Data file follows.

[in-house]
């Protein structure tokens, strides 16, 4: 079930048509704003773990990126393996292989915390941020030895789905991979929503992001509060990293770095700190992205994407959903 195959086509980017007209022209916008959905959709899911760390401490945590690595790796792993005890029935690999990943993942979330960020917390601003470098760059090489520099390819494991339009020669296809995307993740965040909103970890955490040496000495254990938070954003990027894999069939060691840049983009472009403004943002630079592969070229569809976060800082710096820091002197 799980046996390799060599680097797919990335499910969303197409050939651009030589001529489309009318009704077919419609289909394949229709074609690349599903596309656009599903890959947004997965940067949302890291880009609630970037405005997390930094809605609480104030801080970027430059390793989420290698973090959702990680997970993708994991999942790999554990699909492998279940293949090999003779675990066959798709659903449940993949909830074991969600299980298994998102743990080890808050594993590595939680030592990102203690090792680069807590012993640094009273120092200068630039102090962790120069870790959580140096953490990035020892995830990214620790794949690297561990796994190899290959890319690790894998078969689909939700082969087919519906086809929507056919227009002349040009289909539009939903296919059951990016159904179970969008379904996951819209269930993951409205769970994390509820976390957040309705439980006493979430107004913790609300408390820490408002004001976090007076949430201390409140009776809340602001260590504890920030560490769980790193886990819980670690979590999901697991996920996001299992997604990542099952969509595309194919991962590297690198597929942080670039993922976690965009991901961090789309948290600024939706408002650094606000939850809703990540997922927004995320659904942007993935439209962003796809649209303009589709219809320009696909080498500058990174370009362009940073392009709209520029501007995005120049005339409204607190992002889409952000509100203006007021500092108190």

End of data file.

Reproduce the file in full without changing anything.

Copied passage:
[in-house]
């Protein structure tokens, strides 16, 4: 079930048509704003773990990126393996292989915390941020030895789905991979929503992001509060990293770095700190992205994407959903 195959086509980017007209022209916008959905959709899911760390401490945590690595790796792993005890029935690999990943993942979330960020917390601003470098760059090489520099390819494991339009020669296809995307993740965040909103970890955490040496000495254990938070954003990027894999069939060691840049983009472009403004943002630079592969070229569809976060800082710096820091002197 799980046996390799060599680097797919990335499910969303197409050939651009030589001529489309009318009704077919419609289909394949229709074609690349599903596309656009599903890959947004997965940067949302890291880009609630970037405005997390930094809605609480104030801080970027430059390793989420290698973090959702990680997970993708994991999942790999554990699909492998279940293949090999003779675990066959798709659903449940993949909830074991969600299980298994998102743990080890808050594993590595939680030592990102203690090792680069807590012993640094009273120092200068630039102090962790120069870790959580140096953490990035020892995830990214620790794949690297561990796994190899290959890319690790894998078969689909939700082969087919519906086809929507056919227009002349040009289909539009939903296919059951990016159904179970969008379904996951819209269930993951409205769970994390509820976390957040309705439980006493979430107004913790609300408390820490408002004001976090007076949430201390409140009776809340602001260590504890920030560490769980790193886990819980670690979590999901697991996920996001299992997604990542099952969509595309194919991962590297690198597929942080670039993922976690965009991901961090789309948290600024939706408002650094606000939850809703990540997922927004995320659904942007993935439209962003796809649209303009589709219809320009696909080498500058990174370009362009940073392009709209520029501007995005120049005339409204607190992002889409952000509100203006007021500092108190």